Catching Up on Book Reviews

I’m catching up on a few book reviews today. Some good, others … well, not my particular brand of awesomeness. But to each their own.

A Review of “Lock In” by John Scalzi:

So lately I’ve been a little underwhelmed by many of the traditionally published authors I’ve been reading, finding more original works through self-pubbed authors. I picked this up on a whim, and found myself immediately submerged in a world unlike any other I’ve read about.

lock in.jpgFirst off, this novel should be studied for its world-building. Typically when you think of world-building you think of those crazy fantasy or sci-fi epics that have more maps than subplots (which says a lot). But this novel was brilliantly constructed with a single idea that was then expounded upon, but what makes it so unique is that the idea isn’t the center of the novel. Instead it’s the cushioning that surrounds the plot, making it one of the most unique “detective” stories I’ve ever read.

Did I mention that I liked this novel?

The idea is a virus that affects a small percentage of humans by “locking” their bodies completely up. They can’t move or speak and are, for all intents and purposes, trapped within their own minds. But so many are affected by this, (as well as the President of the United States’ own wife), that they go about creating solutions for this sector of the world. There are “threpes,” basically robots who those with “Haden’s syndrome” (lock-in) are able to inhabit through a link. There are “Integrators,” people who were affected by the virus but never locked-in, who can link to those who are locked-in, allowing the lock-ins to use their bodies much like the threpes. And there is a virtual world where the Hadens can interact, much like a virtual but visual internet / social media hybrid.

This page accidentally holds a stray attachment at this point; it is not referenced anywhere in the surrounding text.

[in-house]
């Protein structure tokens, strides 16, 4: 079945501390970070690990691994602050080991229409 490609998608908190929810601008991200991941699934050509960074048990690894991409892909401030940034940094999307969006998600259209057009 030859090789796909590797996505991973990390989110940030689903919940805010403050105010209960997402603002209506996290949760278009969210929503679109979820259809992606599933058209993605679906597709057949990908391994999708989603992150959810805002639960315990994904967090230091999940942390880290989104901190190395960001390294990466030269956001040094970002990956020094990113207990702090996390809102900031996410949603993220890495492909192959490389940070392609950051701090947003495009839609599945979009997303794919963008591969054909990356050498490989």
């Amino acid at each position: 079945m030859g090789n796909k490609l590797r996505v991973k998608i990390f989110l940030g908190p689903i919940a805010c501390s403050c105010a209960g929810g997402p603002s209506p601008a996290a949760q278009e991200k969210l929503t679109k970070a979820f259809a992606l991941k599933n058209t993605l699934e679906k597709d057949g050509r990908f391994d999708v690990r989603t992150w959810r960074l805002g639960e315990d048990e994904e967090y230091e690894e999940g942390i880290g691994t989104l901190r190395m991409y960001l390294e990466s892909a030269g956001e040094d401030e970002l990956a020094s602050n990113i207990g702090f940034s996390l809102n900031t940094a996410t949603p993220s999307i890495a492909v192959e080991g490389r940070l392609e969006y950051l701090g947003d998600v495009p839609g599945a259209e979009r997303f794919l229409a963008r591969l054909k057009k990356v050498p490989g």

There’s a lot there, right? And in the hands of a lesser author, that would have been the story, the tale of these people who get locked in.

But that’s not what this story is about.

That’s just the background, the peripheral backstory that’s revealed as you go through the actual murder mystery that is presented in this unique world.

Whether you’re a fan of science fiction, murder mysteries, or suspense thrillers, this should be a book you put on your radar. And by that I mean purchasing it and moving it to the forefront of your To-Be-Read list. By far my favorite novel of the year (so far).

 

A review of “Ash” by Jason Brant

A “hero” who despises people and lives a hermit-like life as a vagrant suddenly decides to get involved in a bank robbery, saving the day.

A “heroine” who is described by her “big breasts” and little else, who is saved by said hero, is somehow intensely attracted to our him despite the fact he looks and smells (and lives) like a homeless man.

A “villain” who kills because he is bad, intent on destroying America.

Dialogue where every other line is an off-handed quip or action movie one-liner.

ash.jpgSigh … bored yet?

Speaking solely as a reader, I had a very difficult time finishing this novel. I realize it has a ton of great reviews and admit there are those who might enjoy reading about a one-dimensional woman defined by her “large tracts of land.” I was a little offended, however, that that was the ONLY attribute our leading lady could be defined by.

The thing is, Jason Brant is a good writer. His prose was smooth and polished and you can tell he has talent. But this just read like one of those hurried B-movie scripts from a guy who’s trying to write a tent-pole movie while copying everything he’s ever seen in a movie to get there. Just wasn’t my cup of tea.

Brant graciously gives this first book in his Asher Benson Series away for free on Amazon, so pick up a copy and let me know if I’m the only one with a ticket on my own personal crazy train. You might just love it.

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